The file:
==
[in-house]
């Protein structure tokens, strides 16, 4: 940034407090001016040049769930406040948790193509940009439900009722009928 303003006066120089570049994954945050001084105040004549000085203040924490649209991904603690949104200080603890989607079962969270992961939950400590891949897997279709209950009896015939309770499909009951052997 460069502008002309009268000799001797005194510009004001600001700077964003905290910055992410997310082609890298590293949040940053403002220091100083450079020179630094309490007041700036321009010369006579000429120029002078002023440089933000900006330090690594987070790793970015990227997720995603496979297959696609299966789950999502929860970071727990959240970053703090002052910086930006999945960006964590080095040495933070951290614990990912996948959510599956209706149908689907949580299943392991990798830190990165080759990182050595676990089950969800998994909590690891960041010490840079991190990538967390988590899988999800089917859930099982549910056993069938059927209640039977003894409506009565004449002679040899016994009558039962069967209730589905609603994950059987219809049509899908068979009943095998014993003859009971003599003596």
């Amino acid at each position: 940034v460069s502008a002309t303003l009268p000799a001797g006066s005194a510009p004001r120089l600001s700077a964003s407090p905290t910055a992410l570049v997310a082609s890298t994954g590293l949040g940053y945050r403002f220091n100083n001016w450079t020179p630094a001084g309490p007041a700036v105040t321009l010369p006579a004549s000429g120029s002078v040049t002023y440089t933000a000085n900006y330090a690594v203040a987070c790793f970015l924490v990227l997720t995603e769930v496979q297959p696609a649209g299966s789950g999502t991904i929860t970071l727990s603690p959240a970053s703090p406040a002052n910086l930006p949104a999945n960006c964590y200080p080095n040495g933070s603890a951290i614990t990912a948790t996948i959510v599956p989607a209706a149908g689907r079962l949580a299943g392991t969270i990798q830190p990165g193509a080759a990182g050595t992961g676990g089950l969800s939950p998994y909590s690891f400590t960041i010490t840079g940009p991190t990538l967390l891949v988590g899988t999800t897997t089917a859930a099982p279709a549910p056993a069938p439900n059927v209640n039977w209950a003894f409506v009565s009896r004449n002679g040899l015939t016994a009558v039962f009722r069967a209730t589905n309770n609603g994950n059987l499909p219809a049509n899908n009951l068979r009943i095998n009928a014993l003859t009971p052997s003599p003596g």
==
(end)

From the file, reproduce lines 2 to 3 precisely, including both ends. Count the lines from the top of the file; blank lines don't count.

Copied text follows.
């Protein structure tokens, strides 16, 4: 940034407090001016040049769930406040948790193509940009439900009722009928 303003006066120089570049994954945050001084105040004549000085203040924490649209991904603690949104200080603890989607079962969270992961939950400590891949897997279709209950009896015939309770499909009951052997 460069502008002309009268000799001797005194510009004001600001700077964003905290910055992410997310082609890298590293949040940053403002220091100083450079020179630094309490007041700036321009010369006579000429120029002078002023440089933000900006330090690594987070790793970015990227997720995603496979297959696609299966789950999502929860970071727990959240970053703090002052910086930006999945960006964590080095040495933070951290614990990912996948959510599956209706149908689907949580299943392991990798830190990165080759990182050595676990089950969800998994909590690891960041010490840079991190990538967390988590899988999800089917859930099982549910056993069938059927209640039977003894409506009565004449002679040899016994009558039962069967209730589905609603994950059987219809049509899908068979009943095998014993003859009971003599003596």
């Amino acid at each position: 940034v460069s502008a002309t303003l009268p000799a001797g006066s005194a510009p004001r120089l600001s700077a964003s407090p905290t910055a992410l570049v997310a082609s890298t994954g590293l949040g940053y945050r403002f220091n100083n001016w450079t020179p630094a001084g309490p007041a700036v105040t321009l010369p006579a004549s000429g120029s002078v040049t002023y440089t933000a000085n900006y330090a690594v203040a987070c790793f970015l924490v990227l997720t995603e769930v496979q297959p696609a649209g299966s789950g999502t991904i929860t970071l727990s603690p959240a970053s703090p406040a002052n910086l930006p949104a999945n960006c964590y200080p080095n040495g933070s603890a951290i614990t990912a948790t996948i959510v599956p989607a209706a149908g689907r079962l949580a299943g392991t969270i990798q830190p990165g193509a080759a990182g050595t992961g676990g089950l969800s939950p998994y909590s690891f400590t960041i010490t840079g940009p991190t990538l967390l891949v988590g899988t999800t897997t089917a859930a099982p279709a549910p056993a069938p439900n059927v209640n039977w209950a003894f409506v009565s009896r004449n002679g040899l015939t016994a009558v039962f009722r069967a209730t589905n309770n609603g994950n059987l499909p219809a049509n899908n009951l068979r009943i095998n009928a014993l003859t009971p052997s003599p003596g």